The Traverse Fantasy tavern rests on a forested island that once served as campaign headquarters for the Elven Crusades. The Grey River has reclaimed much of the island, but its proprietor has tirelessly searched the ruins for archaeological notes of significance. 

Traverse Fantasy is an academic's tavern. Its proprietor hosts a lecture series on numerous sciences, from history, to thespianism, to mathematics. Much can be learned while drinking in the shade of an apple tree in the ruinous courtyard of the tavern.

Proprietor: Marcia is a striking elven woman who, by all measurements, might be one of the smartest people you've ever met. Unfortunately, she cannot handle her own juice. If she has even a tipple she begins speaking in a language she invented: half enigmatic code, half akashic memory, half ancient tongue. 

Sights: The aesthetics of decay. Ruins are beautiful because there's moss following the whorls and spiral patterns of ancient elven menir stones.  Marcia tends these like a Zen garden--not rebuilding, but beautifying.

Sounds: "My goal is to refresh our memories and problematize our preconceptions of a text (or even of a whole genre) that we have taken for granted. The rules are one-to-one with the original, even where there is confusion or falsehood. There is no benefit of a standard vocabulary. There is no one way of doing anything. There is only unadulterated fantasy."

Tastes: Elven predilections tend towards the sweet side of things. The drinks at Traverse Fantasy are sweet (bordering on saccharine) with sweet wines, sangrias, and cordials being prominent.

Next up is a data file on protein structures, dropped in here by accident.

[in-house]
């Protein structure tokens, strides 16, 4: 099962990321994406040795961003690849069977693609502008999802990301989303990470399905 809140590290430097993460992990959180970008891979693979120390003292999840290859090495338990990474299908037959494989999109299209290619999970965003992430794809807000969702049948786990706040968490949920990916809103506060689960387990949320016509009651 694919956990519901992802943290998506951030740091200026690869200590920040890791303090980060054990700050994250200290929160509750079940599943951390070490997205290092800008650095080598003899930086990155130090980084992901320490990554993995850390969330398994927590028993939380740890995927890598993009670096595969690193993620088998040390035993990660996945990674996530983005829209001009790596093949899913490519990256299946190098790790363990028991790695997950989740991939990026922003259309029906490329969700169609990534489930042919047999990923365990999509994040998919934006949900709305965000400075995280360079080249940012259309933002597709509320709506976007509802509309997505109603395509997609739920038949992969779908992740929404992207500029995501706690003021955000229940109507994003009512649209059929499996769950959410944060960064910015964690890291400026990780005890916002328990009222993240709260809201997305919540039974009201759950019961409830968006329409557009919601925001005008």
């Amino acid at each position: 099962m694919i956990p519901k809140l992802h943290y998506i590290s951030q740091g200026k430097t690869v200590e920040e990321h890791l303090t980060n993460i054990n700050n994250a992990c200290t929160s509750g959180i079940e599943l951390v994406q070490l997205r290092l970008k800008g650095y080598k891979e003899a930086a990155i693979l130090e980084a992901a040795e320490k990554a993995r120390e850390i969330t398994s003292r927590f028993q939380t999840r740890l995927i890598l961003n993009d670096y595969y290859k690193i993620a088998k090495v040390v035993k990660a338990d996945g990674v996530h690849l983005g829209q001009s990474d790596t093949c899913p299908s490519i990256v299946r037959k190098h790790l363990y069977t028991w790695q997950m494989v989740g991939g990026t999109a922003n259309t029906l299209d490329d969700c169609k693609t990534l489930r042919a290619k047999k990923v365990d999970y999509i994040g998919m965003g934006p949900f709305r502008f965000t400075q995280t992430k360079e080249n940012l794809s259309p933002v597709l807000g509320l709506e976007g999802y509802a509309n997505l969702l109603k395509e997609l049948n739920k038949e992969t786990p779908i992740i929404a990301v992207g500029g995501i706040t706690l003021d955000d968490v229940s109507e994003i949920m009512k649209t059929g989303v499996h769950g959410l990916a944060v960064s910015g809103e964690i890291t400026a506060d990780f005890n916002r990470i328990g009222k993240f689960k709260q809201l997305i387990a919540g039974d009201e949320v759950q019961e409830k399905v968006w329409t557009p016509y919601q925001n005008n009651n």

• Elves aren't actually born, you know. They raise animals up to be elves. Oh, it takes a long time, but if you can teach a fox to fetch, eventually you can teach it to walk on its hind legs and talk. 
  • Actually, Marcia is just a half-elf. 
  • Marcia secretly studies the black arts! She lives in these ruins to search for the daemonic secrets that ended her people's civilization.

Save vs. Total Party Kill

Curious adventurers speculate where the name of this tavern could have come from. The wise don't ask. 

One of the oldest taverns in the City, esteemed for its longevity, its nobility, and the friendliness of those who frequent it.

Proprietor: Ramanan Sivaranjan is human knight from the Frozen Wastes to the north. Every year, they bestow upon other adventurers the solemn rank of "Excellent," which earns them bragging rights for-ever more at all the other adventuring taverns.

Sights: Picture a classic tavern. No, more classic than even that. A thatched roof, broad rafters hung with herbs, several large fireplaces, mantles hung with shields of retired adventurers. You can buy a personalized tin mug and keep it there, hung on the wall with the others. Ram has it waiting with your usual when you come in.

Sounds: "When you’re young you have all the time in the world and no real responsibilities. As adults my friends and I had a much smaller window of time to waste. Whether my friends and I used that sliver of time as wisely as we could have remains to be seen, but we certainly had a lot of fun."

Tastes: The beer is an extremely drinkable stout. On the top shelf, there's is a whiskey made of so much peat it practically has a bog body in it.

  • You've heard of the sangraal? Ram, the proprietor, actually drank from it. He's been running this tavern for so long because he's immortal.
  • Ram loves his wife. Neener neener neener.

Owlbear Hugs

When you go in for a drink, the proprietor mostly just talks to you about his seaborne shenanigans (or picks up on conversation threads you started a day or two ago and had forgotten about).

Proprietor: They call him "Q Pop." No one's sure why. He's a grizzled old campaigner of a thousand battles.